# How to find the equivalent resistance?

1. Sep 19, 2015

### haha1234

1. The problem statement, all variables and given/known data

2. Relevant equations

3. The attempt at a solution
(a)I think there are two pairs of resistances are in parallel,one pair is the 40ohm and 50ohm resistances,and the other pair is the 30ohm and 60ohm resistances.But I'm not to sure
So the Req I've calculate is 152.2ohm...
but I have no idea in how to calculate the Req in (b)...
Thanks

2. Sep 19, 2015

### Hesch

a) is wrong because the 10Ω is not in series ( and not in parallel ).

Regard the middle 5 resistors, supply them by a voltage V ( e.g. 100V ), calculate the the current, I, that is passing them. Then Req = V / I + 20Ω + 80Ω.

b) can be solved, using the same method.

3. Sep 19, 2015

### Hesch

(a): By using Kirchhoffs 1. law ( KCL ), you must find ( by 100V ):

I60Ω = 0.811456A
I30Ω = 1.551312A

Itotal = 2.36277A → R5 = 100V / Itotal = 42.3232Ω → Req = 142.3232Ω

This can also be calculated using Thevenin equivalents.

Last edited: Sep 19, 2015
4. Sep 20, 2015

### haha1234

Um...I still cannot understand.
Could you explain why the total current is equal to I60Ω + I30Ω?
Why the value of the total current does not depend on other resistances?
And, how to find it by using Thevenin equivalents?
Thanks

Last edited: Sep 20, 2015
5. Sep 20, 2015

### Hesch

Look at the diagram in #1: There are these two, and no other paths, for the current to pass the circuit. You could also say:

Itotal = I40Ω + I50Ω
In reality there is no current at all, because no voltage is supplied. But to find the resistance of the circuit, you pick out 5 resistors and supply them by
V = 100V and find the resulting current, I. Then R = V / I.

You are just doing an experiment.
Remove the 10Ω resistor.
Again supply 100V across (30Ω+40Ω) and across (50Ω+60Ω).

Calculate the node voltage between 30Ω and 40Ω. This is the Thevenin voltage as for these two resistors.
The Thevenin resistance is the parallel value of these two resistors

Calculate the node voltage between 50Ω and 60Ω. This is the Thevenin voltage as for these two resistors.
The Thevenin resistance is the parallel value of these two resistors

Now reinsert the 10Ω between this and this equvalent, face to face, and calculate the voltages at each end of the resistor.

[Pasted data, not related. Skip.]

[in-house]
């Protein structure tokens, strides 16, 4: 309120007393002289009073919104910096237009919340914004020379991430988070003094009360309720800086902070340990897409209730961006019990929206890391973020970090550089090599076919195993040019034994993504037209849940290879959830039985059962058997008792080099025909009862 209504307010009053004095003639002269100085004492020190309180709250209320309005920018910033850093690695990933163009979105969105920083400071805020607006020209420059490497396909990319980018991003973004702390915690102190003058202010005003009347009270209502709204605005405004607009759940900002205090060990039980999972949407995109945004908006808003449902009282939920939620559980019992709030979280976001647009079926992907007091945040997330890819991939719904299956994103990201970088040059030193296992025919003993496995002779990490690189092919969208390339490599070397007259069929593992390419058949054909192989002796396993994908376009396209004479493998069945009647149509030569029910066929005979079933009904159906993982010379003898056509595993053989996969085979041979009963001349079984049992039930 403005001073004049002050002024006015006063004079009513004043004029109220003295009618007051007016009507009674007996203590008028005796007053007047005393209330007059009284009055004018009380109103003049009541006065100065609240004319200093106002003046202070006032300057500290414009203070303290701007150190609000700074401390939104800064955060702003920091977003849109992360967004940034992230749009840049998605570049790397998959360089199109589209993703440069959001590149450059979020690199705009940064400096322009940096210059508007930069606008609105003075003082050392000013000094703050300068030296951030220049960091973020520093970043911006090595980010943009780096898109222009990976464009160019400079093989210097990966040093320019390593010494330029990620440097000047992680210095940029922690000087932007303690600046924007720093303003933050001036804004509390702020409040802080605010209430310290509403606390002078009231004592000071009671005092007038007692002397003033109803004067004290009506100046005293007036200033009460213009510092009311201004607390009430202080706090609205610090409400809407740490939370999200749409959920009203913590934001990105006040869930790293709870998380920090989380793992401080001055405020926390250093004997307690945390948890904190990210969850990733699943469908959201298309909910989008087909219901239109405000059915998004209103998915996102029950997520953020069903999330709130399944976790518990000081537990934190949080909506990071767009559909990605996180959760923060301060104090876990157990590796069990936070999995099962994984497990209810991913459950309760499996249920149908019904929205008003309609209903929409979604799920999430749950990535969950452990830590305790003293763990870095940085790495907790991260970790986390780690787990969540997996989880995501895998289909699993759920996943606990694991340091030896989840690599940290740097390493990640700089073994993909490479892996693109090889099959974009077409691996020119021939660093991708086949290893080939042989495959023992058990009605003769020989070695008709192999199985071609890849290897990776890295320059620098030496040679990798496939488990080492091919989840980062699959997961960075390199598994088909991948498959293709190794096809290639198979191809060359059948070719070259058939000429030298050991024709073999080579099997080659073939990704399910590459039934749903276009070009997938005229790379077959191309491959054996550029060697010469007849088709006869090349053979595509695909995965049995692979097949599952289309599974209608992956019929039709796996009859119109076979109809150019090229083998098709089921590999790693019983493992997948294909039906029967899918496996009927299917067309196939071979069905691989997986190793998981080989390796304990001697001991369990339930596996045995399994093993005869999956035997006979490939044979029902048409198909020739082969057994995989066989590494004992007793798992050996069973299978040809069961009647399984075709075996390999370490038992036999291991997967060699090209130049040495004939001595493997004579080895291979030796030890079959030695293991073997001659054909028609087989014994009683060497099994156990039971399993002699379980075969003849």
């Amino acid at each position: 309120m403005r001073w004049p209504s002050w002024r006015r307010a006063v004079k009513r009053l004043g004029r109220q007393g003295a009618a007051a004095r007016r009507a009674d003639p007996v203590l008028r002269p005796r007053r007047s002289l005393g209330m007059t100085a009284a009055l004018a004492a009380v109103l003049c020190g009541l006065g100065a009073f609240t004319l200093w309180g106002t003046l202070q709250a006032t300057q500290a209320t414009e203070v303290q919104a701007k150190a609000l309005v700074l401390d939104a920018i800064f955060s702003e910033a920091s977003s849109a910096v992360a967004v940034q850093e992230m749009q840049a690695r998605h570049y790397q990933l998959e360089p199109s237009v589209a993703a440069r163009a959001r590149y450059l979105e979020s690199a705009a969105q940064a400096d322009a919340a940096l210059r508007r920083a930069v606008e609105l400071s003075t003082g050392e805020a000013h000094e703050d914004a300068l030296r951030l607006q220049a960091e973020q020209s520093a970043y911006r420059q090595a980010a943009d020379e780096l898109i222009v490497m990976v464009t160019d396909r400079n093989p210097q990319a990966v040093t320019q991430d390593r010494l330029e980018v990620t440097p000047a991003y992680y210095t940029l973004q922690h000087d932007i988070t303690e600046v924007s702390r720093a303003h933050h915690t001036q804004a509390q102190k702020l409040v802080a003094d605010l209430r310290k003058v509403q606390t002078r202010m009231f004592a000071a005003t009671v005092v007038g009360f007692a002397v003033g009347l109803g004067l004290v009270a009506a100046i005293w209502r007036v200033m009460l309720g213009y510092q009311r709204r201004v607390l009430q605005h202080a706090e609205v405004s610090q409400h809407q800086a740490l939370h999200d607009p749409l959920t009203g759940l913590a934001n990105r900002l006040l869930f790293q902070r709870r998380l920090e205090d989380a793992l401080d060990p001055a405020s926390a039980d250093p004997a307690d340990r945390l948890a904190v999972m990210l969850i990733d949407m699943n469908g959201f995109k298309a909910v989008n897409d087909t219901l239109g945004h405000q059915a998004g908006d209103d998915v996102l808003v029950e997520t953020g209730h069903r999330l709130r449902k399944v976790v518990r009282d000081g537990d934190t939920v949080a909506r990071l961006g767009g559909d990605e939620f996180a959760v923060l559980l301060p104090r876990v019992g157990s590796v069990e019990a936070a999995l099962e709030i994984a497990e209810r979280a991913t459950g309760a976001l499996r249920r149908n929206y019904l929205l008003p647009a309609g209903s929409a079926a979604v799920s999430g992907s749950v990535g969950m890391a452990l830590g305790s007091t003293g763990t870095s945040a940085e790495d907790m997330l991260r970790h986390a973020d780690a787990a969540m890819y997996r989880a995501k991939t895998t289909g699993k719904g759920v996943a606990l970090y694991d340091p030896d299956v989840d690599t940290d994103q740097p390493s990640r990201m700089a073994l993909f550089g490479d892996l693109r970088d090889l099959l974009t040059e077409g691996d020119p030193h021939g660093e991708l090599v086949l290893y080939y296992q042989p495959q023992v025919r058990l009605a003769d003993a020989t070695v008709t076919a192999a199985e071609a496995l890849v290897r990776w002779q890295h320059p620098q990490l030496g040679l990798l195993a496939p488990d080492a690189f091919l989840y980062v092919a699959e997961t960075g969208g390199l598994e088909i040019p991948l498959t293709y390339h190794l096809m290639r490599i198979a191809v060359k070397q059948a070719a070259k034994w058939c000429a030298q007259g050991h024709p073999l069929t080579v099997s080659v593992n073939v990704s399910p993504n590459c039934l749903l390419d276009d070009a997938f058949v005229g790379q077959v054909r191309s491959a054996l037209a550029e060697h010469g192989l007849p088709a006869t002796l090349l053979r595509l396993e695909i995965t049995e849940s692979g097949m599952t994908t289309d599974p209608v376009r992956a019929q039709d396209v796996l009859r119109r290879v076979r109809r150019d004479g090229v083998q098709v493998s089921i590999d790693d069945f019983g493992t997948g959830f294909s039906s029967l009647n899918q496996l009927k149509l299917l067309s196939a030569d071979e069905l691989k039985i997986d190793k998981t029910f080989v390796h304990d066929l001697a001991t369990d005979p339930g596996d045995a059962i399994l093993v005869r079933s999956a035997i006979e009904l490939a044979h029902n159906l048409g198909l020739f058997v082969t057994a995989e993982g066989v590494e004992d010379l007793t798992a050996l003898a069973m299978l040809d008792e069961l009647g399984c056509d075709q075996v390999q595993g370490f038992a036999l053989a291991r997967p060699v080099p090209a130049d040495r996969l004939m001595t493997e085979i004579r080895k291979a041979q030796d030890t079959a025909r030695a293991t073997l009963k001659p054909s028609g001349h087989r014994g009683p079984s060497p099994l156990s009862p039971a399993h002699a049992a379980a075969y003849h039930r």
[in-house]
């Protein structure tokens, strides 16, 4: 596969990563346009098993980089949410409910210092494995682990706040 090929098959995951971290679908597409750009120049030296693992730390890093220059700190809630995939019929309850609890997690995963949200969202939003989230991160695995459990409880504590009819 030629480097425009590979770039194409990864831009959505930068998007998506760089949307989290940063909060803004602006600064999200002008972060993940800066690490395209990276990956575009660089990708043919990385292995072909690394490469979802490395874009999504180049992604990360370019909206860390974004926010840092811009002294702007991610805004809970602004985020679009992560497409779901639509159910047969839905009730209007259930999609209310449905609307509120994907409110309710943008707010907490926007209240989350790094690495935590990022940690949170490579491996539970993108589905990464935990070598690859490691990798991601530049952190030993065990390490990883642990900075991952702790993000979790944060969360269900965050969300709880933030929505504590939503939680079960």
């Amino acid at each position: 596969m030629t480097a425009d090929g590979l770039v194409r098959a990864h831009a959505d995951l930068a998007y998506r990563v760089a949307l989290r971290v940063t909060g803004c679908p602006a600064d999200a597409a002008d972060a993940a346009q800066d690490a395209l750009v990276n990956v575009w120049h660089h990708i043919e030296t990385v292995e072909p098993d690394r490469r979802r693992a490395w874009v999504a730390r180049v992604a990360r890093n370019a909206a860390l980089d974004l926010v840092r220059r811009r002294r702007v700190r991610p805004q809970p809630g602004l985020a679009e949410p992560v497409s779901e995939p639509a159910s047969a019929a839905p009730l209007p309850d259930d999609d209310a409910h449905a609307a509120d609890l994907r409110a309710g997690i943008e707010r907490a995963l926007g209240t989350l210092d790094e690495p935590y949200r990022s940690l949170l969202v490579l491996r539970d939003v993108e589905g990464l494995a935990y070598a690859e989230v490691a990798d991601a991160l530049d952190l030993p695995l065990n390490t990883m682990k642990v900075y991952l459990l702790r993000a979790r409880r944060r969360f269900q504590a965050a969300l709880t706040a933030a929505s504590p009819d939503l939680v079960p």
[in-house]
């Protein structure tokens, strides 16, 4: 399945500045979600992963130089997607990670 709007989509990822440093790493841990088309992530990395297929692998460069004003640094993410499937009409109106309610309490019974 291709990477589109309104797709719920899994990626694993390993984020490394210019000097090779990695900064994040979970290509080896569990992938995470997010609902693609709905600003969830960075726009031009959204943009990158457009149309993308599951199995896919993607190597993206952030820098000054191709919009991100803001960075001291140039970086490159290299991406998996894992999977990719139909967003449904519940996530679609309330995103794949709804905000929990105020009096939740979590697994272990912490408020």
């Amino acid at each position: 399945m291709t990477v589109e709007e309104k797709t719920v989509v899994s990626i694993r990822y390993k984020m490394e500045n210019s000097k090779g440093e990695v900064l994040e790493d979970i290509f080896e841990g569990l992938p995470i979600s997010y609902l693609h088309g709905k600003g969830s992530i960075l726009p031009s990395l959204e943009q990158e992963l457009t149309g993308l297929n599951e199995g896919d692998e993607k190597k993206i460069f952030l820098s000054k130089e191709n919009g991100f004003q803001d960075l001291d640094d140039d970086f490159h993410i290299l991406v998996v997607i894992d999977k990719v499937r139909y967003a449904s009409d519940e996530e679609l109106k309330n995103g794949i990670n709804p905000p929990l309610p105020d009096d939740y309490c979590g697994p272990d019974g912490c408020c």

I40Ω and I50Ω can now be calculated by means of ohm's law. R = V / (I40Ω + I50Ω).

Last edited: Sep 20, 2015
6. Sep 21, 2015

### haha1234

um…
So the 10ohm resistance is set to be a load resistance ?
But I still cannot understand …
There will be an open circuit after we remove the resistance(
Oh…Thanks
Btw I read some solutions from the internet
The solution shows that V1 is equal to V2
But if we supply 100V to them,R1and R2 will get 100V,while R3,R4 and R5 need to share 100V together so I think V1 and V2 may not be the same…
I know I'm too stupid

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7. Sep 22, 2015

### epenguin

Problem (b) I can do in my head.

I get it wrong of course. But I do that with pen and paper anyway.

It's a fairly involved problem for a general circuit of that morphology. But here there are strong simplifying features - all the resistances are equal and it has a symmetry - so a general method is perhaps over-powered.

I take the overall potential difference A-C to be 1. To make it simple I'll let all those 9 individual resistances be 1 too. Because of the symmetry, the potential at B has got to be ½. (It must be ½ at D too, but I won't use that.) By the symmetry the current in EB must equal that in BF. (The previous statement also couldn't be true if this one were not also). There is, so to speak, no redistribution of current at node B. So the node B could equally well not be there, you can detach the upper E-F pathway from it and it makes no difference to any current or potential. So the problem reduces to one of two parallel pathways; the lower pathhway has a section with three parallel pathways within it. Not difficult. I get the circuit resistance to be 10/9. If all the individual resistances are R, that would be the circuit resistance is (10/9)R.

If and when this is right there are interesting extensions and generalisations I believe.

Last edited: Sep 22, 2015